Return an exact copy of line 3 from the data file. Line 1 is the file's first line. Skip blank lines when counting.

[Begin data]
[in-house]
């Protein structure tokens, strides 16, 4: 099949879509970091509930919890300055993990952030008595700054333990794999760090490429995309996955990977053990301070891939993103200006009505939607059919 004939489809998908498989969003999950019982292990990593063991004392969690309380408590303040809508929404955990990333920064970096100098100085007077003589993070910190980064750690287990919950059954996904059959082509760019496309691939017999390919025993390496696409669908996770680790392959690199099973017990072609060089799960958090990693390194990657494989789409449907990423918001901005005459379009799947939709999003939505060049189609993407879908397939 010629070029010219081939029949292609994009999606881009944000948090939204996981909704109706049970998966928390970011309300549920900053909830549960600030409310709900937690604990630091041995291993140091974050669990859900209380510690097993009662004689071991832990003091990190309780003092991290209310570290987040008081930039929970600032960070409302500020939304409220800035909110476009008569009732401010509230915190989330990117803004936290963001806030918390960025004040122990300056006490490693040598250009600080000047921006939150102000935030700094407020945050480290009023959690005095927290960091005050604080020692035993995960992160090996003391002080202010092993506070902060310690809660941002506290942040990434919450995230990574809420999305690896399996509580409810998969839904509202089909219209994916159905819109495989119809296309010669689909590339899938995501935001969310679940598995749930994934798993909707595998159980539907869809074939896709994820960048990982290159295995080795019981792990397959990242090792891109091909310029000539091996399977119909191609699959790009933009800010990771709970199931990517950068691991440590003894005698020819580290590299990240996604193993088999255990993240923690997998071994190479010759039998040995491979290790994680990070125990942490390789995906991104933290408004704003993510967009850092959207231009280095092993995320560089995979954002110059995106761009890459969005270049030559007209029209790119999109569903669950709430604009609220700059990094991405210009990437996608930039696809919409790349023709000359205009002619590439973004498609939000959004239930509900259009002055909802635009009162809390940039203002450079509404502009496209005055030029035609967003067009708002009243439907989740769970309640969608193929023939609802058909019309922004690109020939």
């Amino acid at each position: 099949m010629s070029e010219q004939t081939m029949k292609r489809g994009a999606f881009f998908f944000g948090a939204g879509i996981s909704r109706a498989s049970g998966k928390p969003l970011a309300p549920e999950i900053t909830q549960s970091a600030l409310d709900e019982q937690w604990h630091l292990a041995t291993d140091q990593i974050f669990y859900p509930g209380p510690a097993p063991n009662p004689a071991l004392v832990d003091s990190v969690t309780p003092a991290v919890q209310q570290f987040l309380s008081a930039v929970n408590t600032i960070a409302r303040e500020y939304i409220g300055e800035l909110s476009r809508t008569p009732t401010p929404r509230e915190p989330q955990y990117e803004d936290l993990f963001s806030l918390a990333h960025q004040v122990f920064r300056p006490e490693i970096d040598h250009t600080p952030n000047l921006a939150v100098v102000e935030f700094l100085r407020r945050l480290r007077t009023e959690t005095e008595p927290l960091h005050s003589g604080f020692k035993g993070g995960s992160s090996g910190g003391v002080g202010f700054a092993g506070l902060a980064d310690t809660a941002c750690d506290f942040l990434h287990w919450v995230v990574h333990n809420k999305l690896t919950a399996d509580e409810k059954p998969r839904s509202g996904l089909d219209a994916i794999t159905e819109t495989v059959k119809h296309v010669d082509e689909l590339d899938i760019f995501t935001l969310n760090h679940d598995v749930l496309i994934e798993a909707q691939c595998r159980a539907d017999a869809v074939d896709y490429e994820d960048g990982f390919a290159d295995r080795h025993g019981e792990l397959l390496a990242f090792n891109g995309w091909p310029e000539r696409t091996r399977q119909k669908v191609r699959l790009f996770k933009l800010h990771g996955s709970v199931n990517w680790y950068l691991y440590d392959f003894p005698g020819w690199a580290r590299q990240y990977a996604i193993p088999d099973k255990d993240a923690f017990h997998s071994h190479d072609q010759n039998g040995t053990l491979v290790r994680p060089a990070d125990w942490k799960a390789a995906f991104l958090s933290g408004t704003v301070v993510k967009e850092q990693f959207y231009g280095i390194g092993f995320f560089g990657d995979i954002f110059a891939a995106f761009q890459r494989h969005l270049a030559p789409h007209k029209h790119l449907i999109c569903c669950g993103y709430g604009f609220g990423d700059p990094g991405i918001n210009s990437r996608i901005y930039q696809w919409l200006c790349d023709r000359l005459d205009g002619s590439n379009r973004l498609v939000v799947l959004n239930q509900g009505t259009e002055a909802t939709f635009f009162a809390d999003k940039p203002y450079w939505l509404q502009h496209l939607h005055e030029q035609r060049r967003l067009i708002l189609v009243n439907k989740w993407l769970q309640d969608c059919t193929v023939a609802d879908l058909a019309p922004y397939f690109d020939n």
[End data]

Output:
């Amino acid at each position: 099949m010629s070029e010219q004939t081939m029949k292609r489809g994009a999606f881009f998908f944000g948090a939204g879509i996981s909704r109706a498989s049970g998966k928390p969003l970011a309300p549920e999950i900053t909830q549960s970091a600030l409310d709900e019982q937690w604990h630091l292990a041995t291993d140091q990593i974050f669990y859900p509930g209380p510690a097993p063991n009662p004689a071991l004392v832990d003091s990190v969690t309780p003092a991290v919890q209310q570290f987040l309380s008081a930039v929970n408590t600032i960070a409302r303040e500020y939304i409220g300055e800035l909110s476009r809508t008569p009732t401010p929404r509230e915190p989330q955990y990117e803004d936290l993990f963001s806030l918390a990333h960025q004040v122990f920064r300056p006490e490693i970096d040598h250009t600080p952030n000047l921006a939150v100098v102000e935030f700094l100085r407020r945050l480290r007077t009023e959690t005095e008595p927290l960091h005050s003589g604080f020692k035993g993070g995960s992160s090996g910190g003391v002080g202010f700054a092993g506070l902060a980064d310690t809660a941002c750690d506290f942040l990434h287990w919450v995230v990574h333990n809420k999305l690896t919950a399996d509580e409810k059954p998969r839904s509202g996904l089909d219209a994916i794999t159905e819109t495989v059959k119809h296309v010669d082509e689909l590339d899938i760019f995501t935001l969310n760090h679940d598995v749930l496309i994934e798993a909707q691939c595998r159980a539907d017999a869809v074939d896709y490429e994820d960048g990982f390919a290159d295995r080795h025993g019981e792990l397959l390496a990242f090792n891109g995309w091909p310029e000539r696409t091996r399977q119909k669908v191609r699959l790009f996770k933009l800010h990771g996955s709970v199931n990517w680790y950068l691991y440590d392959f003894p005698g020819w690199a580290r590299q990240y990977a996604i193993p088999d099973k255990d993240a923690f017990h997998s071994h190479d072609q010759n039998g040995t053990l491979v290790r994680p060089a990070d125990w942490k799960a390789a995906f991104l958090s933290g408004t704003v301070v993510k967009e850092q990693f959207y231009g280095i390194g092993f995320f560089g990657d995979i954002f110059a891939a995106f761009q890459r494989h969005l270049a030559p789409h007209k029209h790119l449907i999109c569903c669950g993103y709430g604009f609220g990423d700059p990094g991405i918001n210009s990437r996608i901005y930039q696809w919409l200006c790349d023709r000359l005459d205009g002619s590439n379009r973004l498609v939000v799947l959004n239930q509900g009505t259009e002055a909802t939709f635009f009162a809390d999003k940039p203002y450079w939505l509404q502009h496209l939607h005055e030029q035609r060049r967003l067009i708002l189609v009243n439907k989740w993407l769970q309640d969608c059919t193929v023939a609802d879908l058909a019309p922004y397939f690109d020939n």